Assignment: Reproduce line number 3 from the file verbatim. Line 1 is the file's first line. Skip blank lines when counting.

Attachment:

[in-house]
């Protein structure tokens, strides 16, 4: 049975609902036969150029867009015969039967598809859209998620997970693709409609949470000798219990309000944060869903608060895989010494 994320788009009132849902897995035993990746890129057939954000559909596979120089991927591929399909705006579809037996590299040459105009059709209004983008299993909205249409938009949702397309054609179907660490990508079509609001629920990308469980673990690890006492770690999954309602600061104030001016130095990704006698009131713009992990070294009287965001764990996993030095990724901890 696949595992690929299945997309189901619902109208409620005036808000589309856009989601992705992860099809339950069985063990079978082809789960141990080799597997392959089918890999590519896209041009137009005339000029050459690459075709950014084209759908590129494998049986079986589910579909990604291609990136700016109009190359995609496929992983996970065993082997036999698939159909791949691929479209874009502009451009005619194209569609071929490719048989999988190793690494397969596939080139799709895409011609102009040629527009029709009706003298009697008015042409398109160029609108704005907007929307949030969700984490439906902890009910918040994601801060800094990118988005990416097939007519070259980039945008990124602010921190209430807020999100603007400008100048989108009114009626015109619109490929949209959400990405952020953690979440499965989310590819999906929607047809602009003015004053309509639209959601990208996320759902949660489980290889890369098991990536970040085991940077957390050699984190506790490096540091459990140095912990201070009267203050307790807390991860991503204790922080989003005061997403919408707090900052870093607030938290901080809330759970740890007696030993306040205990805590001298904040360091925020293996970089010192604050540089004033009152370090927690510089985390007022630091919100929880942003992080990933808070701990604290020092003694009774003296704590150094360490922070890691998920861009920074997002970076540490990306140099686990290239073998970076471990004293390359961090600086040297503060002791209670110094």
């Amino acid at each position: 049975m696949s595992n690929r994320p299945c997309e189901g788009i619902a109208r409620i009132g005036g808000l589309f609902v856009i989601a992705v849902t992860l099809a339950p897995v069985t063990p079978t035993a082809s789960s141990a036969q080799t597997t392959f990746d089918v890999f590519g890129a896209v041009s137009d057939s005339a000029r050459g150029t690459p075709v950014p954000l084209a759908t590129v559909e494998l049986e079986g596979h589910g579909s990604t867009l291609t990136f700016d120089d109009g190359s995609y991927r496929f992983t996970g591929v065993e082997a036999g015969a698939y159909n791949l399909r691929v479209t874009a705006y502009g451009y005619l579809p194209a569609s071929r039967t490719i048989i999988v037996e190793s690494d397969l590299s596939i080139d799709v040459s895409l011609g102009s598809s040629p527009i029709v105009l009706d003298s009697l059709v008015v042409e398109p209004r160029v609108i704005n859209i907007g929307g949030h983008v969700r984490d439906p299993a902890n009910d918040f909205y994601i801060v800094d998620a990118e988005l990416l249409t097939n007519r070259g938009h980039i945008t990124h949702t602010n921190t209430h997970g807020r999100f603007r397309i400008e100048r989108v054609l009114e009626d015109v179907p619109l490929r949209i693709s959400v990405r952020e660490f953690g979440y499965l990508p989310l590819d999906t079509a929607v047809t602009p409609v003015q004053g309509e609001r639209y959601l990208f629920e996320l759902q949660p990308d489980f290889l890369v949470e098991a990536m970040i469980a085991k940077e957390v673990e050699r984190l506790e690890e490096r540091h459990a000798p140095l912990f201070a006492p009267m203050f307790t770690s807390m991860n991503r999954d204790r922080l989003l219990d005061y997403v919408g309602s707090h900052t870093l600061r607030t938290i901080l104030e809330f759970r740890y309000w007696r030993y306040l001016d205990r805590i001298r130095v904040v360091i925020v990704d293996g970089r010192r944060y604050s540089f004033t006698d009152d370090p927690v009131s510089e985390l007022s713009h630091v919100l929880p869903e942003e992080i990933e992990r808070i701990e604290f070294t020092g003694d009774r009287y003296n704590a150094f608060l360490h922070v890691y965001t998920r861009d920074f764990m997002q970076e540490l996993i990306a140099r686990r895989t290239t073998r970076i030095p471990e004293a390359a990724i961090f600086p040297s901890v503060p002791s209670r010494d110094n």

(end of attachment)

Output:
């Amino acid at each position: 049975m696949s595992n690929r994320p299945c997309e189901g788009i619902a109208r409620i009132g005036g808000l589309f609902v856009i989601a992705v849902t992860l099809a339950p897995v069985t063990p079978t035993a082809s789960s141990a036969q080799t597997t392959f990746d089918v890999f590519g890129a896209v041009s137009d057939s005339a000029r050459g150029t690459p075709v950014p954000l084209a759908t590129v559909e494998l049986e079986g596979h589910g579909s990604t867009l291609t990136f700016d120089d109009g190359s995609y991927r496929f992983t996970g591929v065993e082997a036999g015969a698939y159909n791949l399909r691929v479209t874009a705006y502009g451009y005619l579809p194209a569609s071929r039967t490719i048989i999988v037996e190793s690494d397969l590299s596939i080139d799709v040459s895409l011609g102009s598809s040629p527009i029709v105009l009706d003298s009697l059709v008015v042409e398109p209004r160029v609108i704005n859209i907007g929307g949030h983008v969700r984490d439906p299993a902890n009910d918040f909205y994601i801060v800094d998620a990118e988005l990416l249409t097939n007519r070259g938009h980039i945008t990124h949702t602010n921190t209430h997970g807020r999100f603007r397309i400008e100048r989108v054609l009114e009626d015109v179907p619109l490929r949209i693709s959400v990405r952020e660490f953690g979440y499965l990508p989310l590819d999906t079509a929607v047809t602009p409609v003015q004053g309509e609001r639209y959601l990208f629920e996320l759902q949660p990308d489980f290889l890369v949470e098991a990536m970040i469980a085991k940077e957390v673990e050699r984190l506790e690890e490096r540091h459990a000798p140095l912990f201070a006492p009267m203050f307790t770690s807390m991860n991503r999954d204790r922080l989003l219990d005061y997403v919408g309602s707090h900052t870093l600061r607030t938290i901080l104030e809330f759970r740890y309000w007696r030993y306040l001016d205990r805590i001298r130095v904040v360091i925020v990704d293996g970089r010192r944060y604050s540089f004033t006698d009152d370090p927690v009131s510089e985390l007022s713009h630091v919100l929880p869903e942003e992080i990933e992990r808070i701990e604290f070294t020092g003694d009774r009287y003296n704590a150094f608060l360490h922070v890691y965001t998920r861009d920074f764990m997002q970076e540490l996993i990306a140099r686990r895989t290239t073998r970076i030095p471990e004293a390359a990724i961090f600086p040297s901890v503060p002791s209670r010494d110094n």